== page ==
State-run oil company Saudi Aramco will award two deals by the end of September on its largest planned gas-processing plants, which are being developed to meet the kingdom’s increasing industrial demand for gas.
Contractors say Canada’s SNC Lavalin submitted the lowest bid for work on both the Arabiyah and Shaybah gas development schemes, which are located in the Eastern Province and Rub al-Khali (Empty Quarter) respectively.
The contracts cover combined project management support and front-end engineering and design (Feed) work for the fields.
One Al-Khobar-based contractor who bid for both contracts says although SNC submitted the lowest bid, the Canadian company only expects to win one of the deals. Contractors expect Aramco to give the second job to US contractor KBR, which submitted the next best price.
Commercial bids were submitted in August. Other bidders include Foster Wheeler, Fluor Corporation, and Jacobs Engineering, all of the US, Australia’s WorleyParsons and France’s Technip.
“The thinking is that Aramco never likes to give multiple contracts to one company if it can help it,” says the Al-Khobar-based contractor. “It seems that it will split the deals between SNC Lavalin and KBR to ensure the workload is not too much for either.”
Both SNC and KBR have yet to be notified which contract they are likely to win.
However, sources close to the two companies say SNC is most likely to win the Arabiyah contract, while KBR will carry out work on the Shaybah gas plant.
“They will receive one contract each, and it looks like an award will be made in the final week of September,” says the source.
SNC has been working on a major project for Aramco at the remote Shaybah field for the past three years. In 2006, it won a $700m contract to build central-processing facilities at Shaybah as Aramco increased the capacity of the field from 500,000 barrels a day (b/d) to 750,000 b/d.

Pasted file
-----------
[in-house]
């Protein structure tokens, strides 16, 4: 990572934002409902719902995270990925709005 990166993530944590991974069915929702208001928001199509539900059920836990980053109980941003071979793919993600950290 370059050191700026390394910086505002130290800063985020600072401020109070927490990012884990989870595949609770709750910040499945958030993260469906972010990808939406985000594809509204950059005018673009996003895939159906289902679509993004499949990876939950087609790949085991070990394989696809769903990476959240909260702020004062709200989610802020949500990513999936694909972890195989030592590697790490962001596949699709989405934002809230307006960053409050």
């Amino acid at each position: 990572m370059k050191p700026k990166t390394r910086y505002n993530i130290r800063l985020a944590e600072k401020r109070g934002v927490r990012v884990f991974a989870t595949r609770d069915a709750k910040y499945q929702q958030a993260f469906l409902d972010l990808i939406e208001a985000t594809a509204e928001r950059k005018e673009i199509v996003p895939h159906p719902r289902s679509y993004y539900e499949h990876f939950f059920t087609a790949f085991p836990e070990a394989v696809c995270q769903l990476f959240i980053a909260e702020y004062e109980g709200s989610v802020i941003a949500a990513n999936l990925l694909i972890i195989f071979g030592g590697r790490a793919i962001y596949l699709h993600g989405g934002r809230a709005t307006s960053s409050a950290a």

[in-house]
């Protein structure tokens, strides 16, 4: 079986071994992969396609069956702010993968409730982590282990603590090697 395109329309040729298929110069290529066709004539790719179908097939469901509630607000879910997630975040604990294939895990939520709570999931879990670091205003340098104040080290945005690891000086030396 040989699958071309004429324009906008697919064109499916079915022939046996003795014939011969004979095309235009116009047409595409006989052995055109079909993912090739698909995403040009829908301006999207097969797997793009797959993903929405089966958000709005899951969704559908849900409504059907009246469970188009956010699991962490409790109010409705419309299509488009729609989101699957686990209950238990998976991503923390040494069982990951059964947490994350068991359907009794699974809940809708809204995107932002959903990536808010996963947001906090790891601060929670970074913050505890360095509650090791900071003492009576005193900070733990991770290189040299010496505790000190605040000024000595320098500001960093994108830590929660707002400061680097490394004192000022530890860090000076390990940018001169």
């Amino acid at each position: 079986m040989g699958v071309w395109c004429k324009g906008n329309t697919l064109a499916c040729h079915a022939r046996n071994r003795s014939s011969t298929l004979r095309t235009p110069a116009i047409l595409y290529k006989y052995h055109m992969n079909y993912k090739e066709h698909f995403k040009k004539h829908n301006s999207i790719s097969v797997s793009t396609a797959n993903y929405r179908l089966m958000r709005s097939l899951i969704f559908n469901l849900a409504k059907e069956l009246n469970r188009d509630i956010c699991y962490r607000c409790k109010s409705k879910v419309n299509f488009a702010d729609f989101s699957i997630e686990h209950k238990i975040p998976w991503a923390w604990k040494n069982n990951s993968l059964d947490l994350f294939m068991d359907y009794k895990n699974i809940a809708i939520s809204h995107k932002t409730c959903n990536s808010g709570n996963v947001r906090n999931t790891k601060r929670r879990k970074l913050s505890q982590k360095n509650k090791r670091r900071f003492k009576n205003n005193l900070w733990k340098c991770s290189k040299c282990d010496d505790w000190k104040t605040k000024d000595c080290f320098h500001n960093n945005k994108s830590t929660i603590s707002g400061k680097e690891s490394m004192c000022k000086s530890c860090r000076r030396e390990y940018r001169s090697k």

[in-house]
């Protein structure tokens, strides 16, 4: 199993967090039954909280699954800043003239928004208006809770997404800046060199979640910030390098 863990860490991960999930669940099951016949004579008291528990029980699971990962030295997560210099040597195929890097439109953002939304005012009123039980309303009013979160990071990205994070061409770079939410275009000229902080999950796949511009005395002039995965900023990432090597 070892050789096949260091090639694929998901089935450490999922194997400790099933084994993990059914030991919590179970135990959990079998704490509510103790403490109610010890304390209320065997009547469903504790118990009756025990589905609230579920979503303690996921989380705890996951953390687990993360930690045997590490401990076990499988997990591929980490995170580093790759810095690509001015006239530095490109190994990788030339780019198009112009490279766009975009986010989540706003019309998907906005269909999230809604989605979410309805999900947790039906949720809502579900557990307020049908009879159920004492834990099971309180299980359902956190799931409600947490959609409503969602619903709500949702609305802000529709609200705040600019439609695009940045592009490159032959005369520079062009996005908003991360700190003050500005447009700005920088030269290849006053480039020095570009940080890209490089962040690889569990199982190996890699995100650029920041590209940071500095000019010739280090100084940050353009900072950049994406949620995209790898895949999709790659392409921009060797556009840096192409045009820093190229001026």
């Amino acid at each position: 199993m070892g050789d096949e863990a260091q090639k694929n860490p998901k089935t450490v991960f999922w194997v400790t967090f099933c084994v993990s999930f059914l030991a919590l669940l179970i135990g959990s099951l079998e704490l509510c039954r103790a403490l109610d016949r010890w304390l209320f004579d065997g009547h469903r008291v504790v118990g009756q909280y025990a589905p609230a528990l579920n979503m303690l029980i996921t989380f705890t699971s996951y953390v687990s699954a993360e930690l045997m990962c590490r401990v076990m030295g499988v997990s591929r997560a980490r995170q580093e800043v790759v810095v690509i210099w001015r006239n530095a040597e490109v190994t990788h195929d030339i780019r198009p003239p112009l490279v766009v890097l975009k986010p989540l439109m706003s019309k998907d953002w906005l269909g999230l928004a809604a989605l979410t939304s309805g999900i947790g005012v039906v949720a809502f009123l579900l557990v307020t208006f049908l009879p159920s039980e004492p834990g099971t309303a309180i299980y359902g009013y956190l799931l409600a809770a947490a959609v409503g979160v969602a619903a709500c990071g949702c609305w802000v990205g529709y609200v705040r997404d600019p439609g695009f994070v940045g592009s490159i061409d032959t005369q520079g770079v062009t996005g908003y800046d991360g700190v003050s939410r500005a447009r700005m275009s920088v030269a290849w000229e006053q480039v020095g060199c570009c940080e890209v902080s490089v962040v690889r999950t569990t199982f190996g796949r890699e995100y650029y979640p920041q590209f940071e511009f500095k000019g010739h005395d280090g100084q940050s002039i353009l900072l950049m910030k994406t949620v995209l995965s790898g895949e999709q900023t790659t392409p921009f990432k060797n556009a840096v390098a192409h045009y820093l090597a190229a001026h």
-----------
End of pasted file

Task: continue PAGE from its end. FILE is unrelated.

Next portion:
KBR is working on several consultancy deals in the kingdom including project management of the $26bn Ras Tanura refinery upgrade and integrated petrochemicals complex.
The Arabiyah plant in the Eastern Province will have capacity to process 1.2 billion cubic feet a day (cf/d) of gas from the offshore Arabiyah field, which was only discovered in 2008.
The Feed contractor will consider two options for processing the gas. One is the construction of an onshore gas plant at Manifa to produce 750 million cf/d of gas and 900 tonnes a day of sulphur via two gas-processing trains.
The other involves expanding the existing facilities at Manifa.
The Feed and project management support contract at Shaybah covers the installation of a natural gas liquids recovery facility (MEED 17:7:09).
Gas for the facilities will come from the Shaybah field. Aramco estimates that the field holds 14.3 billion barrels of crude oil reserves and 25 trillion cubic feet of associated gas.
The field currently produces 750,000 b/d of oil, but the associated gas is either flared off or reinjected into the field.
Aramco expects both plants will start operations by the first quarter of 2014.
Aramco produced 8.3 billion cf/d of gas in 2008, exceeding domestic demand.
But in March, demand for gas outstripped supply and the kingdom was forced to import fuel oil to use as feedstock for its major power stations.
Analysts forecast Saudi gas production will fall off this year if Riyadh does not act to boost output.